Bónus fact: The séríslenskt orð (uniquely Icelandic word) for trampoline is “fjaðradýna” or “fjaðurdýna,” which literally means something like “elastic/springy mattress.” I know I’ve already overused the adjective “delightful,” but how else can I describe these wonderfully literal Icelandic words? They are truly delightful.
Besides the flying trampolines, probably the biggest news in these parts is the Icelandic men’s football (that’s soccer to you, my American friends) team’s qualifying for the 2016 UEFA European Championship, to be held in France next year. This is the first time ever that the Icelandic men’s football team has made it to an international championship. (Iceland is also apparently the smallest nation ever to make it into a national tournament.) Anyway, football is hugely popular here, and things that earn Iceland international recognition are hugely popular here, and partying is hugely popular here. Put all these things together and you can imagine what the scene was like downtown after Iceland’s win against Kazakhstan (the game was actually a draw, but for some reason I don’t understand and don’t actually care to understand, a tie meant that Iceland advanced and Kazakhstan did not).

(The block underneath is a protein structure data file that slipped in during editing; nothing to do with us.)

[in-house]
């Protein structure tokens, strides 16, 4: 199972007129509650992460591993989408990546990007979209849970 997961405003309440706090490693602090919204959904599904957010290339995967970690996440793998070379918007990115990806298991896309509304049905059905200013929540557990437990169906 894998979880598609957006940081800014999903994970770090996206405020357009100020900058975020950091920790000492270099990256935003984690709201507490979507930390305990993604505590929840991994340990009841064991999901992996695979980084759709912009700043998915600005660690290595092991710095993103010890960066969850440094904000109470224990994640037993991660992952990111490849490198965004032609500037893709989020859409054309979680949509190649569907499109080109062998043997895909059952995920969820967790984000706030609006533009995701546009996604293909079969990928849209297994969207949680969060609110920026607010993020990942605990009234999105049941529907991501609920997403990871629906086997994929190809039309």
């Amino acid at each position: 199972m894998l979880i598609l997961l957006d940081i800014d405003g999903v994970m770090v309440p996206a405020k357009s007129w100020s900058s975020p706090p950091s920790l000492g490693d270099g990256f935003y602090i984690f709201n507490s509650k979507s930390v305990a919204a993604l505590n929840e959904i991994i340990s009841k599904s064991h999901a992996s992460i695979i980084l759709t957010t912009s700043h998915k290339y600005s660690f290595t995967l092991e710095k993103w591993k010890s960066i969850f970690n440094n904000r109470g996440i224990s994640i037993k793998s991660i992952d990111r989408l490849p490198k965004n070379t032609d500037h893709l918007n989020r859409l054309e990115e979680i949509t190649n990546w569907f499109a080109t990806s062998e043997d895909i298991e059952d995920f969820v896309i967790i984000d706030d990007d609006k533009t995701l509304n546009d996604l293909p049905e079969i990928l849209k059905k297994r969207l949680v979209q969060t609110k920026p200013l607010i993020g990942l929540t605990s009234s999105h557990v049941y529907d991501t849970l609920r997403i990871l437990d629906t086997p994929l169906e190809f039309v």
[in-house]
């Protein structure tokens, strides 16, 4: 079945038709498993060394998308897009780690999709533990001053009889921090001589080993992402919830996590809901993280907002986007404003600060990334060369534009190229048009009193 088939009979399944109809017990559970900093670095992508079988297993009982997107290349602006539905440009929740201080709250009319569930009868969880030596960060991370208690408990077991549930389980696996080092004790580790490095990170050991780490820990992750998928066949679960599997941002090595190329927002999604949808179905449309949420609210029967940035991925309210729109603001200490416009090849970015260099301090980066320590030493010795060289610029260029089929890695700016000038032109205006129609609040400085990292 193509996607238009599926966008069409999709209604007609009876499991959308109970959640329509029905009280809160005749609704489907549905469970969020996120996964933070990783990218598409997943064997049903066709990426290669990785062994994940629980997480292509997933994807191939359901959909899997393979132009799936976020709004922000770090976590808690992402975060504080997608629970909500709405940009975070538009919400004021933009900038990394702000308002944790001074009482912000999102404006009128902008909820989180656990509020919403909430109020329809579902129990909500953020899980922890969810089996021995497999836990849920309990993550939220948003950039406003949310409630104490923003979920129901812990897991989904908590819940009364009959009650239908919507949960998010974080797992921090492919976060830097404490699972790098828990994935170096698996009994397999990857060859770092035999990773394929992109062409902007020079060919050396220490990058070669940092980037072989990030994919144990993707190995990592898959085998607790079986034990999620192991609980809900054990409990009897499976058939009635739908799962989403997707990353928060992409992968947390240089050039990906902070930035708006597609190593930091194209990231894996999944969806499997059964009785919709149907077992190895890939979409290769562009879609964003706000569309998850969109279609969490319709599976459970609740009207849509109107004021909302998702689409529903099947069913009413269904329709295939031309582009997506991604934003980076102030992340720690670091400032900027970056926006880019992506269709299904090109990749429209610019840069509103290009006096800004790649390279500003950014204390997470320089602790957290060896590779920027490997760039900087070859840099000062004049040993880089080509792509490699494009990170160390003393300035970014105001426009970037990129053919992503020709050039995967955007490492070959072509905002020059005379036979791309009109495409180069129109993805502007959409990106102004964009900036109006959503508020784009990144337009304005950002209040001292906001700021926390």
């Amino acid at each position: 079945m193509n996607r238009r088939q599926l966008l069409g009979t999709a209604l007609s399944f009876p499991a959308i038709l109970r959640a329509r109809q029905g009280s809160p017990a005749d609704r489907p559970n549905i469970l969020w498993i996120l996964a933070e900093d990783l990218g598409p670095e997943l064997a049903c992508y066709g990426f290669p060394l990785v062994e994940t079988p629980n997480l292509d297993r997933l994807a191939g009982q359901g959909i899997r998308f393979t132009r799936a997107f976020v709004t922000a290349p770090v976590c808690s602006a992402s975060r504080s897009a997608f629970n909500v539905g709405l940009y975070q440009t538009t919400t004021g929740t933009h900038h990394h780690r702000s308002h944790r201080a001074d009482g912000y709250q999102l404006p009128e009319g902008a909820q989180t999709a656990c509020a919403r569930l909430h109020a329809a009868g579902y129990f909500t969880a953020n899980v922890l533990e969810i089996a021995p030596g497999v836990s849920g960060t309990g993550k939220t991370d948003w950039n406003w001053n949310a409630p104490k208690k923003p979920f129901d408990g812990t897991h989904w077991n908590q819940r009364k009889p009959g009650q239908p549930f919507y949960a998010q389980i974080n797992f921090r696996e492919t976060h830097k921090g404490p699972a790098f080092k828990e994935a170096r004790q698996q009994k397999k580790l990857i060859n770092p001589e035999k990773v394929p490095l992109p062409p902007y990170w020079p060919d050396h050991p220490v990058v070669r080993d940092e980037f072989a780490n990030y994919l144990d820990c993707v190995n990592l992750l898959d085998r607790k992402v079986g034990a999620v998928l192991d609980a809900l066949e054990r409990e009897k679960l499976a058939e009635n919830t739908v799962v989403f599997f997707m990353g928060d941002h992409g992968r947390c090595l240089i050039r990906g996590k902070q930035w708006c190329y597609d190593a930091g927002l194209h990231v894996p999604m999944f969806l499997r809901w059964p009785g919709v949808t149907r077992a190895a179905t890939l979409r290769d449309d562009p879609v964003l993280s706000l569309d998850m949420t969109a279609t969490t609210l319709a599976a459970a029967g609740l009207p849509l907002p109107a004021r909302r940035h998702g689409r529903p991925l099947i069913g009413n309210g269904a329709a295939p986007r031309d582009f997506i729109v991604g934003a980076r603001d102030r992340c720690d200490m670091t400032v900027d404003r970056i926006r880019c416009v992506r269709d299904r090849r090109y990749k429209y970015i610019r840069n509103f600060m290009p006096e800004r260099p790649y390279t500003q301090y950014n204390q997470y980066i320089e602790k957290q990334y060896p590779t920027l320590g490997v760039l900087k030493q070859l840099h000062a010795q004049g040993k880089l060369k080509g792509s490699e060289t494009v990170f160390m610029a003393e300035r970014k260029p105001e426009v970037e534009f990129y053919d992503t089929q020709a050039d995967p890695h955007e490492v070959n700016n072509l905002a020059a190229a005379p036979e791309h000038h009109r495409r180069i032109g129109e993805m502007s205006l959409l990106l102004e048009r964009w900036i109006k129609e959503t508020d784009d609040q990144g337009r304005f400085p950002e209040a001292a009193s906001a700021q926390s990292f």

But should you have trouble imagining the scene, don’t fear – Some industrious journalist at Vísir took it upon himself to painstakingly detail the entire evening’s timeline:
National football team downtown: Where did the boys celebrate?
The timeline begins with the end of the game at 20.45, at which point the team of course celebrated heartily on the field, before devoting a good amount of time to interviews and the like. The article then (unnecessarily, if you ask me) points out that the boys showered and got all dolled up (well, okay, I’m embellishing on the translation here) for the celebration.
At 21.55, the team appeared at Ingólfstorg, a square downtown where the game had been live streamed on a big screen thanks to mobile phone company Nova.
At 22.20, the team hopped on a bus which took them to Gamla Bíó, where the celebration continued.
Around midnight, most of the team headed to b5, where they were greeted by a whole host of supporters, including a few famous names (UFC fighter Gunnar Nelson… actually, that’s the only “famous” person on this list that I’ve ever heard of).
Apparently there was a lot of singing at b5, and the song “N*ggas in Paris” by Kanye West and Jay-Z was in heavy rotation. The article describes this song as “appropriate” for the occasion, since the team is heading to France next year. I think we have different definitions of “appropriate,” Mr. Journalist.